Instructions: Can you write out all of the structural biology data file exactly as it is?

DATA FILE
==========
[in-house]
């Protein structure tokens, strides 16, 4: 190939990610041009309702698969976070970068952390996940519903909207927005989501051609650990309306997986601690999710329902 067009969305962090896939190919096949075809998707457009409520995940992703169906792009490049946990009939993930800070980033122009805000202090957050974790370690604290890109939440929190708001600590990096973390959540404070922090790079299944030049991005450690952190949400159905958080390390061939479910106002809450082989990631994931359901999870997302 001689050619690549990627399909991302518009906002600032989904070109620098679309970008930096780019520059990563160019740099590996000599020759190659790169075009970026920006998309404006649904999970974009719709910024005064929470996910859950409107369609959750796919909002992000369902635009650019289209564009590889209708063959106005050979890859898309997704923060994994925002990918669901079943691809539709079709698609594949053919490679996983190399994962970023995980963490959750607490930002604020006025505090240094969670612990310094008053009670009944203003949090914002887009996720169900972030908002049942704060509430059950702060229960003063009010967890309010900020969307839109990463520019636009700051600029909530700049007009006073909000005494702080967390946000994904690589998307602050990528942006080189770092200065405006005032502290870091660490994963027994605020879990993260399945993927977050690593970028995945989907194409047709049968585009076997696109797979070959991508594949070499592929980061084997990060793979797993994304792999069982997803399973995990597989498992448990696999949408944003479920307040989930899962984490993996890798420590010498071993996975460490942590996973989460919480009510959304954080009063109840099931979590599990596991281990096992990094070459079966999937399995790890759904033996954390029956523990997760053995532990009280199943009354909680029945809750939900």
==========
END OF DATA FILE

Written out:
[in-house]
């Protein structure tokens, strides 16, 4: 190939990610041009309702698969976070970068952390996940519903909207927005989501051609650990309306997986601690999710329902 067009969305962090896939190919096949075809998707457009409520995940992703169906792009490049946990009939993930800070980033122009805000202090957050974790370690604290890109939440929190708001600590990096973390959540404070922090790079299944030049991005450690952190949400159905958080390390061939479910106002809450082989990631994931359901999870997302 001689050619690549990627399909991302518009906002600032989904070109620098679309970008930096780019520059990563160019740099590996000599020759190659790169075009970026920006998309404006649904999970974009719709910024005064929470996910859950409107369609959750796919909002992000369902635009650019289209564009590889209708063959106005050979890859898309997704923060994994925002990918669901079943691809539709079709698609594949053919490679996983190399994962970023995980963490959750607490930002604020006025505090240094969670612990310094008053009670009944203003949090914002887009996720169900972030908002049942704060509430059950702060229960003063009010967890309010900020969307839109990463520019636009700051600029909530700049007009006073909000005494702080967390946000994904690589998307602050990528942006080189770092200065405006005032502290870091660490994963027994605020879990993260399945993927977050690593970028995945989907194409047709049968585009076997696109797979070959991508594949070499592929980061084997990060793979797993994304792999069982997803399973995990597989498992448990696999949408944003479920307040989930899962984490993996890798420590010498071993996975460490942590996973989460919480009510959304954080009063109840099931979590599990596991281990096992990094070459079966999937399995790890759904033996954390029956523990997760053995532990009280199943009354909680029945809750939900």